Ian Frank, MD; Harvey M. Friedman, MD
The importance of cytomegalovirus infection in the immunocompromised host is well documented. Cytomegalovirus is the commonest form of life-threatening opportunistic viral infection in patients with the acquired immunodeficiency syndrome (AIDS) (1). The incidence of infection after renal transplantation, determined by rise in antibody titer or virus isolation, is 71%, averaged over 15 studies (2). Approximately 30% of heart transplant patients develop clinical cytomegalovirus disease, although subclinical infection can be documented in almost all patients (3). Cytomegalovirus is the commonest infectious cause of death after allogeneic bone marrow transplantation, primarily because of cytomegalovirus pneumonia (4).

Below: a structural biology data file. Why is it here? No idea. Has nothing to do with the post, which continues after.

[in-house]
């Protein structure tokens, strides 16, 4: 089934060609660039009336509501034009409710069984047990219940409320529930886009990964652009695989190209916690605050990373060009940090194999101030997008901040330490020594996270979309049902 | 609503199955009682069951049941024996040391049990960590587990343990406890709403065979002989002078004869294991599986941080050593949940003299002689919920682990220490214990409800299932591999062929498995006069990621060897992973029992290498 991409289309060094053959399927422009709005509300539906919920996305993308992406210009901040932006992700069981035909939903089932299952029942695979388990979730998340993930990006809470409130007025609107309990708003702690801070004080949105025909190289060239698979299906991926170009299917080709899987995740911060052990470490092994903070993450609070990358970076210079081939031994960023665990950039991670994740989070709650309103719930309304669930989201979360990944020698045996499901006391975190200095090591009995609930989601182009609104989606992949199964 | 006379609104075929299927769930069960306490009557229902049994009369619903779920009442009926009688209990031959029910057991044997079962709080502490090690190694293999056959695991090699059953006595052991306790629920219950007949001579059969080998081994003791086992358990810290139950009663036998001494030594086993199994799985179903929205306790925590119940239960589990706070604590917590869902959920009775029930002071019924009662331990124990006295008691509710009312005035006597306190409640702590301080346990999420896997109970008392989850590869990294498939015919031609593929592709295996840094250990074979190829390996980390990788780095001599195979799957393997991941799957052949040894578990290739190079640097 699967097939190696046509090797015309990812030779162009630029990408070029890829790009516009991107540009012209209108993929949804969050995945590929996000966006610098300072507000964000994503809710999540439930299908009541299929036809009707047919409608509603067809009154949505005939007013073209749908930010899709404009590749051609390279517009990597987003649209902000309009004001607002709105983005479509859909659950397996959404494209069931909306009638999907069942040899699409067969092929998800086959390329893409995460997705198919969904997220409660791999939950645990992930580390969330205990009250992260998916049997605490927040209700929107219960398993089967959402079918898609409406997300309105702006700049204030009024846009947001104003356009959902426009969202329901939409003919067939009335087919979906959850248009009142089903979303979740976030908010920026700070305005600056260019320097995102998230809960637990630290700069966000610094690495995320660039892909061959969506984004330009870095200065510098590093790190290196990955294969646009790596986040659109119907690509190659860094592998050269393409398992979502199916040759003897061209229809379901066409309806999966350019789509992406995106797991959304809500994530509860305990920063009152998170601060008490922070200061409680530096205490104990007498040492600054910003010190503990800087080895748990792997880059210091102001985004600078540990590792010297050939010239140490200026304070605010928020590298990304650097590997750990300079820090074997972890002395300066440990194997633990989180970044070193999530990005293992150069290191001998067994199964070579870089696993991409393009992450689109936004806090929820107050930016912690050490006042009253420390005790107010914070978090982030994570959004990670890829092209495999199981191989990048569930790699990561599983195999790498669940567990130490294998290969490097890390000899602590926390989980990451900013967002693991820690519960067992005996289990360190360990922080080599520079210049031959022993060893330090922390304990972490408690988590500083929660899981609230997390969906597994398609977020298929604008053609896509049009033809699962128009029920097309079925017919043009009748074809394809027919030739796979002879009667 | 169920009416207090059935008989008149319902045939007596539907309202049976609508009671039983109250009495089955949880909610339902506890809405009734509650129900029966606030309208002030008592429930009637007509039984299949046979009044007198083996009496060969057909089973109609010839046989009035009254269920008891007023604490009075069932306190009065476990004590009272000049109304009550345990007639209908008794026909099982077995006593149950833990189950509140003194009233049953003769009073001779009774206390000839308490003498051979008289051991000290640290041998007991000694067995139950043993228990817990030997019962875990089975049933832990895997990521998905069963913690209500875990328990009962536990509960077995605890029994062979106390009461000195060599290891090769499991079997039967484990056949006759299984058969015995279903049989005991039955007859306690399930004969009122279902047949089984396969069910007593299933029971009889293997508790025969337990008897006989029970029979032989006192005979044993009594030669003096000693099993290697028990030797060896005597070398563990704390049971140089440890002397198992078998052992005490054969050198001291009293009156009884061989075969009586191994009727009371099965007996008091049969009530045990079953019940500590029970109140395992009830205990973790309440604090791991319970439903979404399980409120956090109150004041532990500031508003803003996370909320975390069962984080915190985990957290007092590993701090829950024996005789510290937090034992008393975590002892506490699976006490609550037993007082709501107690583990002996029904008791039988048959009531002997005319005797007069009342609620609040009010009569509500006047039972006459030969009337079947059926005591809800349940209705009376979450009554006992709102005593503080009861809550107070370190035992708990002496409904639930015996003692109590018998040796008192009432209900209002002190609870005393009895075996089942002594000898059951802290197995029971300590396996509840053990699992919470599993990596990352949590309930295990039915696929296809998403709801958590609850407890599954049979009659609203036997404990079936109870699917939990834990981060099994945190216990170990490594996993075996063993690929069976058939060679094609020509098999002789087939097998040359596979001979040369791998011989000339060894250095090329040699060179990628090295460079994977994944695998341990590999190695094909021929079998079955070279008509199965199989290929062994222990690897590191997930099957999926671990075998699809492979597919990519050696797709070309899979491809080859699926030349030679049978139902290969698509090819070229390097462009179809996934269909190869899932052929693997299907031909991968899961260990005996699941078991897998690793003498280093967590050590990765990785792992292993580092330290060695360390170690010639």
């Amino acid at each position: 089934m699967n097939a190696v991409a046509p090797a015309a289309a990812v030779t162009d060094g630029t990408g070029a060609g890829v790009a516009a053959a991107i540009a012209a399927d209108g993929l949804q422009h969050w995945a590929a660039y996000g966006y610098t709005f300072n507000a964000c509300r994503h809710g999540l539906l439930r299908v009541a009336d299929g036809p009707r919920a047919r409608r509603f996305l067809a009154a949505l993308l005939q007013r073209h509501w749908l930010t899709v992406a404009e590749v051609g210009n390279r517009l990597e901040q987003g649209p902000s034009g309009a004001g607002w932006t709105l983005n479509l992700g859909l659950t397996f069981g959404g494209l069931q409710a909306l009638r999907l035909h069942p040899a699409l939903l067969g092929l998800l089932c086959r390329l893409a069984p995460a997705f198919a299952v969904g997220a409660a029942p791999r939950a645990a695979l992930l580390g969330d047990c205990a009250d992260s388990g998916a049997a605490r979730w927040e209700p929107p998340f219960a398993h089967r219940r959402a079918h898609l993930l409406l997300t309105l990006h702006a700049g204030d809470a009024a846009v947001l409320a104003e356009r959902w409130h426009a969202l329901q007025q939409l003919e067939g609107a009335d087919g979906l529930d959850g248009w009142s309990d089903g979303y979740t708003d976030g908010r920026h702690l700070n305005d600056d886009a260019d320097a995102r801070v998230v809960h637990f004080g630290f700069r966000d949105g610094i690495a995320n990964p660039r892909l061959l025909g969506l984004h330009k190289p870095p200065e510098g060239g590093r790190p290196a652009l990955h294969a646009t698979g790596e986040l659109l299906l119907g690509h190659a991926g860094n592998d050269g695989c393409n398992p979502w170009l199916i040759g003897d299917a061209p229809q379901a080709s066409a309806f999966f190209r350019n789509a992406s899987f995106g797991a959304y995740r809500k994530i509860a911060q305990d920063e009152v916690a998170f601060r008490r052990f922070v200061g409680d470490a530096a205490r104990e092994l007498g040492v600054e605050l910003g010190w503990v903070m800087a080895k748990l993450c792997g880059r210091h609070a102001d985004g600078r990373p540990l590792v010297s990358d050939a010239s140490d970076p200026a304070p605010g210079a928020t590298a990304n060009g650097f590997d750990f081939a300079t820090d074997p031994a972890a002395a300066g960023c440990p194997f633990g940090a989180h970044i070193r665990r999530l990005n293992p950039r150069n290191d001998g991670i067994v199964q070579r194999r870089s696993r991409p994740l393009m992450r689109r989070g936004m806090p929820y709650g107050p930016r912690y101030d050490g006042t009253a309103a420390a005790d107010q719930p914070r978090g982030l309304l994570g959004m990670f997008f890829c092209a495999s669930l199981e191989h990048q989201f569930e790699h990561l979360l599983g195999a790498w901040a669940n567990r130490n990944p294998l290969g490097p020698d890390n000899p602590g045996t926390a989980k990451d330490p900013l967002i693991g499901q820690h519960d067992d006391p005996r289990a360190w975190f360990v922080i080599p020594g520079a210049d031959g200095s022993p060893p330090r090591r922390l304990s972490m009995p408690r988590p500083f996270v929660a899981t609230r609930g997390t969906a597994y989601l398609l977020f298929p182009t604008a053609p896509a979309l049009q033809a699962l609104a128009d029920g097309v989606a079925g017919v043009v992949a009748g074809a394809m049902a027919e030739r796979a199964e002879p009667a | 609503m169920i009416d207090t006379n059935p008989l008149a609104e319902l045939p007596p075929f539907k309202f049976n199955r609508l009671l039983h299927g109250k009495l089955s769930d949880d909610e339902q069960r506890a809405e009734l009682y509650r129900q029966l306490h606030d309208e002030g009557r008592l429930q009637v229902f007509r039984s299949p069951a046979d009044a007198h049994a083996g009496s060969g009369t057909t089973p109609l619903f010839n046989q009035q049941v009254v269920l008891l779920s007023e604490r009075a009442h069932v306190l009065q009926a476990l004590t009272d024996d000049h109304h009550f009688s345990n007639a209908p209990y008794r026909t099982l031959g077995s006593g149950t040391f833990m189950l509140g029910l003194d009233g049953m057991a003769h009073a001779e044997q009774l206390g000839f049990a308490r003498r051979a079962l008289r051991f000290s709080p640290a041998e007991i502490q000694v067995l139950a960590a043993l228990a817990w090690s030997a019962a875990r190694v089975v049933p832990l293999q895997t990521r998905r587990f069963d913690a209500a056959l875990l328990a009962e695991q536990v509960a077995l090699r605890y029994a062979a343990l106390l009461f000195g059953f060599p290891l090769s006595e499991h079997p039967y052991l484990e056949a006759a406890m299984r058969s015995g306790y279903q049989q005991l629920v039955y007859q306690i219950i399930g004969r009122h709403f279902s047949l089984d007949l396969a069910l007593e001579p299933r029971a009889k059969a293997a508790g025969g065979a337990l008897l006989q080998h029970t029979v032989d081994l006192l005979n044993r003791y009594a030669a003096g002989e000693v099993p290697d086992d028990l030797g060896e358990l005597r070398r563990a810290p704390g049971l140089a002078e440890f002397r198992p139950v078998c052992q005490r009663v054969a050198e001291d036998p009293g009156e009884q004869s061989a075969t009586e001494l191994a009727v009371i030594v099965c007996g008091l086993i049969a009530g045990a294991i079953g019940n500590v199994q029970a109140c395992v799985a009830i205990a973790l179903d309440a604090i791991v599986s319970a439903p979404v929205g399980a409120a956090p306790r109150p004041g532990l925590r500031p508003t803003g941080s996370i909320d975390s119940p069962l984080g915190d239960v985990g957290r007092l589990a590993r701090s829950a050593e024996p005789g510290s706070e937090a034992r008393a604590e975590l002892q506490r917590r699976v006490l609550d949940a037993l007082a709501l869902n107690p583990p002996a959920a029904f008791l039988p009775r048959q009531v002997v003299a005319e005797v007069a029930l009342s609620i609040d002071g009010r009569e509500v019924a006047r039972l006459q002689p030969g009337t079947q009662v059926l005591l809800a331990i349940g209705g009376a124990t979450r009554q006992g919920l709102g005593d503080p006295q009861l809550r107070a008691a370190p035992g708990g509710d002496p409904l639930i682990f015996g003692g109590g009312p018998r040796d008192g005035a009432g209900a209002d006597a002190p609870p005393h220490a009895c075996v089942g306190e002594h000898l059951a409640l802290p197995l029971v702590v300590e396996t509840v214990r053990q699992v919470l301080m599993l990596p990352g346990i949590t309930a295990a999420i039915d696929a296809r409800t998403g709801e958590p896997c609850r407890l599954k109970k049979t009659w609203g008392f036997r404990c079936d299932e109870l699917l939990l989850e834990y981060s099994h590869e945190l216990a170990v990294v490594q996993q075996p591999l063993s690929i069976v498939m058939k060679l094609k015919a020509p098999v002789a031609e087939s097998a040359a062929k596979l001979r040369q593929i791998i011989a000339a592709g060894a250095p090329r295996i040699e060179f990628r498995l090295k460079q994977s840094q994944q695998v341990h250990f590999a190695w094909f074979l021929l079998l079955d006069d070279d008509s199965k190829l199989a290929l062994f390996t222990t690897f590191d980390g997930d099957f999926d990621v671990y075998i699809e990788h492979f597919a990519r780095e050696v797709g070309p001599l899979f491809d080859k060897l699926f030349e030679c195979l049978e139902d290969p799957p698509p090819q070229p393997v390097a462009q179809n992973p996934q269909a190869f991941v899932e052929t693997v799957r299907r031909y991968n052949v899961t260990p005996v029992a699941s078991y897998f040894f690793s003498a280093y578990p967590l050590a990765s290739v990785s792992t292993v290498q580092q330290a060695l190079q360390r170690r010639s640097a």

The clinical characteristics of cytomegalovirus pneumonia
Frank I, Friedman HM. Progress in the Treatment of Cytomegalovirus Pneumonia. Ann Intern Med. 1988;109:769–771. doi: 10.7326/0003-4819-109-10-769
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Published: Ann Intern Med. 1988;109(10):769-771.
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